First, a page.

The Woman at Otowi Crossing

By Frank Waters

Based on the real life of Edith Warner, who ran a tearoom at Otowi Crossing, just below Los Alamos, The Woman at Otowi Crossing is the story of Helen Chalmer, a person in tune with her adopted environment and her neighbors in the nearby Indian pueblo and also a friend of the first atomic scientists. The secret evolution of atomic research is a counterpoint to her psychic development.

In keeping with its tradition of allowing the best of its list to thrive, Ohio University Press/Swallow Press is particularly proud to reissue The Woman at Otowi Crossing by best-selling author Frank Waters. This new edition features an introduction by Professor Thomas J. Lyon and a foreword by the author's widow, Barbara Waters.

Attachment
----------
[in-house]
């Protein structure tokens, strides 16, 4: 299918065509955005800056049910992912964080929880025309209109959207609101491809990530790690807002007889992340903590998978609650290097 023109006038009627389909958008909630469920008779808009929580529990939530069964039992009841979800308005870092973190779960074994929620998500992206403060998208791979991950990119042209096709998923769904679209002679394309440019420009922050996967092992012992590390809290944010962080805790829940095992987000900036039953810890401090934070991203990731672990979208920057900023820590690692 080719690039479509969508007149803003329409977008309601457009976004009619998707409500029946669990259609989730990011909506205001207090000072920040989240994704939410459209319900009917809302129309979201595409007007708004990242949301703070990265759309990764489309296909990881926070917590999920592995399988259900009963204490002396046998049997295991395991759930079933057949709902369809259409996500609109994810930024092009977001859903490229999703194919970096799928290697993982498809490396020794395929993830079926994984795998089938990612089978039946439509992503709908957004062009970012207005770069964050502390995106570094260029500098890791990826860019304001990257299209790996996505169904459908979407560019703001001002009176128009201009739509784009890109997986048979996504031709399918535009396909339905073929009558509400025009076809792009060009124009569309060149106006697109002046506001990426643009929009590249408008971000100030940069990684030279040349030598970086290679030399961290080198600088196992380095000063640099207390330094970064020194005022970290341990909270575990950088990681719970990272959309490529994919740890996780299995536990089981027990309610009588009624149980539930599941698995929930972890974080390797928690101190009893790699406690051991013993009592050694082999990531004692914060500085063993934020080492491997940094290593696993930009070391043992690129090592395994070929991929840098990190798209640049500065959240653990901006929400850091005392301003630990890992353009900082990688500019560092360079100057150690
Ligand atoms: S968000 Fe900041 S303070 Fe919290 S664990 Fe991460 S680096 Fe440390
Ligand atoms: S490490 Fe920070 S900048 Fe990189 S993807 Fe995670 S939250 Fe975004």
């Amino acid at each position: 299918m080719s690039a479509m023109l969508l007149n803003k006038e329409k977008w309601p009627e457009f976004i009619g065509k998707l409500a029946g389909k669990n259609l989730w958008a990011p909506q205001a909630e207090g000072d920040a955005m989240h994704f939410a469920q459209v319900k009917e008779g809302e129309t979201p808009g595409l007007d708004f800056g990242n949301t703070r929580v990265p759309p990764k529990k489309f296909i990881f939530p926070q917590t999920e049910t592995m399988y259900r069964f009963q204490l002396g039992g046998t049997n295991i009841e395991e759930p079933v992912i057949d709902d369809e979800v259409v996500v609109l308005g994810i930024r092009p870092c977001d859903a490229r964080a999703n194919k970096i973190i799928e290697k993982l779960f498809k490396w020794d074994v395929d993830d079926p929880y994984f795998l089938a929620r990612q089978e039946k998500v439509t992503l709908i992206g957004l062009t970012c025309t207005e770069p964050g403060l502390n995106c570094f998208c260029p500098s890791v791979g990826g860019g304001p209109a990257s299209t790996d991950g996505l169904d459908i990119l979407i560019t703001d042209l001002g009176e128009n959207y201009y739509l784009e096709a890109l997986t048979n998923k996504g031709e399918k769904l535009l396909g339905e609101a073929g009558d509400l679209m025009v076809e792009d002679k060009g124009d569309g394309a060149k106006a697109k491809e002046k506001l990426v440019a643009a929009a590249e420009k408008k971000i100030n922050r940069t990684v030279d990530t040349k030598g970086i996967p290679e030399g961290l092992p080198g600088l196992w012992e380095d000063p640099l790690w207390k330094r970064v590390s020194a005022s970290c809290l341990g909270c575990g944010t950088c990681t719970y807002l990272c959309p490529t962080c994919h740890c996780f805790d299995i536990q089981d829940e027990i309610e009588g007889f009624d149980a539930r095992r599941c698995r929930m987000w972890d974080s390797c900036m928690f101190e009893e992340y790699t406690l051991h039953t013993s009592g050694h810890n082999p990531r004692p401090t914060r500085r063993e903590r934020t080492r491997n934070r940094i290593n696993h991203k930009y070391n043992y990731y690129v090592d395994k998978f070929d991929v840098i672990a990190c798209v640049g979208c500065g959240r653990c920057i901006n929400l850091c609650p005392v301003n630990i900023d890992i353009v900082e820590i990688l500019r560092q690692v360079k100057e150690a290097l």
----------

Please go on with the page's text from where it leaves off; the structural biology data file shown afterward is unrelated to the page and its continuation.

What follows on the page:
The story is quintessential Waters: a parable for the potentially destructive materialism of the mid-twentieth century. The antidote is Helen Chalmer's ability to understand a deeper truth of her being; beyond the Western notion of selfhood, beyond the sense of a personality distinct from the rest, she experiences a new and wider awareness.

The basis for an opera of the same name, The Woman at Otowi Crossing is the powerful story of the crossing of cultures and lives: a fable for our times.


Frank Waters (1902–1995), one of the finest chroniclers of the American Southwest, wrote twenty–eight works of fiction and nonfiction.

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Related Subjects

Fiction · American Literature · Literary Studies · Western Americana

Formats

Paperback

978-0-8040-0893-8
Retail price: $19.95, T.
Release date: Aug. 1987
314 pages · 5½ × 8½ in.
Rights: World